(Host) Newly elected House Speaker Shap Smith unveiled a $150 million state economic stimulus package yesterday on the first day of the new session.
The plan is designed to repair the state’s transportation infrastructure and help create thousands of new jobs.
Many House and Senate Democratic leaders support the bonding initiative, but it does face some important obstacles at the Statehouse.
VPR’s Bob Kinzel reports.
(Kinzel) It’s likely that a significant part of the package will be financed by raising new revenue. And an increase in the state gas tax is strongly under consideration. It’s an approach that was proposed last month by State Treasurer Jeb Spaulding.
Governor Jim Douglas says he supports the idea of rebuilding the state’s transportation infrastructure but he thinks it can be done without raising taxes.
(Douglas) “We have one of the highest tax burdens in America, some say the highest on a per capita basis or as a percentage of personal income. We can’t at a time when Vermont families and small businesses are struggling to get by, when people are losing their jobs, where they need their cars to get to school or work or to run errands for their family, to increase the costs of transportation."
(Kinzel) While many members of the House Transportation Committee support the revenue bond approach, the chairman of the Senate Transportation Committee, Dick Mazza, has a different point of view.
(Mazza) “If you look at bonding, bonding is monies that have to be paid back, anyway. There’s no free ride here. If you bond you’ve got to pay it back and you’ve got to find a source of revenue. They’re talking about the gas tax, taxing gasoline. But we know that gasoline usage is down and that’s not going to be a sustainable source of income. I’m not convinced at this time we should jump into this, the gasoline tax increase."
(Kinzel) Will this kind of state economic stimulus package be effective in reducing Vermont’s unemployment rate – a rate that’s expected hit almost 8 percent in the coming months?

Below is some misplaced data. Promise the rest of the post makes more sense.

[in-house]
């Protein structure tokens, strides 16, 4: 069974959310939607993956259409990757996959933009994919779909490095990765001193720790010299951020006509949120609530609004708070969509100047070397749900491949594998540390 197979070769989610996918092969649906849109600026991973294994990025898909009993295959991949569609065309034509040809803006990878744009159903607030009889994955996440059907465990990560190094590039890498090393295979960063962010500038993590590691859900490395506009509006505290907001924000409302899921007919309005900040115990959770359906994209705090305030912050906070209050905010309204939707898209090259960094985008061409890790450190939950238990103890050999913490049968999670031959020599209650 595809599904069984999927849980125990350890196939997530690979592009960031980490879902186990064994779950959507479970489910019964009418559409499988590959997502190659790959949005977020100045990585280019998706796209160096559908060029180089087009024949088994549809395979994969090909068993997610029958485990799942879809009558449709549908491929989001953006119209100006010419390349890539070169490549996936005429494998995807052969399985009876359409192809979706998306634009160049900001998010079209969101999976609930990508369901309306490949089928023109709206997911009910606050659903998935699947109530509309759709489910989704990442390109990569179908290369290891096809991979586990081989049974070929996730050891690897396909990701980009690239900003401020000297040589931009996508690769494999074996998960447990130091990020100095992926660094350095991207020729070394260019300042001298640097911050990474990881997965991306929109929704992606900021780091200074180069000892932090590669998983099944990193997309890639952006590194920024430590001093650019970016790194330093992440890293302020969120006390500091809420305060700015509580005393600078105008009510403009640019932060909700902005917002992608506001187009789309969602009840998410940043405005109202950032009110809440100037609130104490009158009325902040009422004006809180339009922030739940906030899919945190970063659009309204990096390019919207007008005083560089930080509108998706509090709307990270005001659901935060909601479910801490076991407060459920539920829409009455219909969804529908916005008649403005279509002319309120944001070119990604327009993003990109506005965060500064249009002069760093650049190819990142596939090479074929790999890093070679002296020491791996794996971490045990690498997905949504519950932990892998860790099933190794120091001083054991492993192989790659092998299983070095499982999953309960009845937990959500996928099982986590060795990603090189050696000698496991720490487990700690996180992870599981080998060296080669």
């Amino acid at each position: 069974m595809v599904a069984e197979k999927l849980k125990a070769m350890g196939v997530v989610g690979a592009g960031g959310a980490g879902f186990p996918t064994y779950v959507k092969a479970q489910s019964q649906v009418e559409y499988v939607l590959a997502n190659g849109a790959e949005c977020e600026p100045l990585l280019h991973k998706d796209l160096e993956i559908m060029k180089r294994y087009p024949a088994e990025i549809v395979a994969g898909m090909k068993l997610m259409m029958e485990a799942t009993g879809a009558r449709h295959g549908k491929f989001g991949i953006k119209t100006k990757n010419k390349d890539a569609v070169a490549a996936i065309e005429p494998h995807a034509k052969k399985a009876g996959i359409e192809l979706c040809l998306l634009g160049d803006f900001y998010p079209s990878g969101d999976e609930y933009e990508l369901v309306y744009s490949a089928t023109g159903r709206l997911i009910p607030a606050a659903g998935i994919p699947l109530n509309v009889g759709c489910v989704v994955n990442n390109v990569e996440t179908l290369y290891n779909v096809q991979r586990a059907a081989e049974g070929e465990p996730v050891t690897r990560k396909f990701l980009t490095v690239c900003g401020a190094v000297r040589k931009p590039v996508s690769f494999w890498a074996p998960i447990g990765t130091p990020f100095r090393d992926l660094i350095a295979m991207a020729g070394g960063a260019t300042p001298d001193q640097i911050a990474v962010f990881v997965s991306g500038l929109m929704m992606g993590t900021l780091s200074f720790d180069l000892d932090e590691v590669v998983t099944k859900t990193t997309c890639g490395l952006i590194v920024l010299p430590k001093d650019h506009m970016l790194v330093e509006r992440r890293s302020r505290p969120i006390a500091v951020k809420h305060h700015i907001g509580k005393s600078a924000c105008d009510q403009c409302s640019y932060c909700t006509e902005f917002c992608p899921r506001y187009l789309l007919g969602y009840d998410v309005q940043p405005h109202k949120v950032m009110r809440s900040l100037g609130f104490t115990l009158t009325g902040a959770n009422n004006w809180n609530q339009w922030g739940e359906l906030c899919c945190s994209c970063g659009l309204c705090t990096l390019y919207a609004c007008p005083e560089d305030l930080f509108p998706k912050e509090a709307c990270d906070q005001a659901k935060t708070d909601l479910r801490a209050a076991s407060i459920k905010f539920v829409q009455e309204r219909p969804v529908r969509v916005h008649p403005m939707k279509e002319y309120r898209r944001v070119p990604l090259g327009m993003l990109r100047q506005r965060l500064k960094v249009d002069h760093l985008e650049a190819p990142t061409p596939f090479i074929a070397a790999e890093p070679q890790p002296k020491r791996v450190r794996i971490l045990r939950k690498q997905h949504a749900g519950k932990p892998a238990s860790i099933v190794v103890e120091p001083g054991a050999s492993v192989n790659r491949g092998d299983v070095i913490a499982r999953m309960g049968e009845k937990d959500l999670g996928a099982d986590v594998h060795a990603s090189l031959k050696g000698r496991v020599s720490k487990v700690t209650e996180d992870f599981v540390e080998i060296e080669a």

Economist Art Woolf isn’t so sure. Wolfe says the plan needs to be implemented as soon as possible to help the Vermont economy and he questions if the employment skills of many laid off workers match the needs of the construction industry:
(Woolf) “For example, a lot of these jobs involve construction type projects and there are some construction workers that have lost their jobs. But it’s going to be pretty hard to take someone who used to work as an administrative assistant for an accounting firm and put her to work rebuilding a state park. Or someone who used to work in retailing, or even somebody who was laid off in the manufacturing sector. What kind of construction skills do they have."
(Kinzel) Woolf says it’s very likely that Congress will pass a huge economic stimulus package this winter – one that will include tens of millions of dollars for Vermont transportation projects.
He believes it makes more sense for state lawmakers to wait until they see the details of the federal plan before embarking on a stimulus package of their own.
For VPR News I’m Bob Kinzel in Montpelier.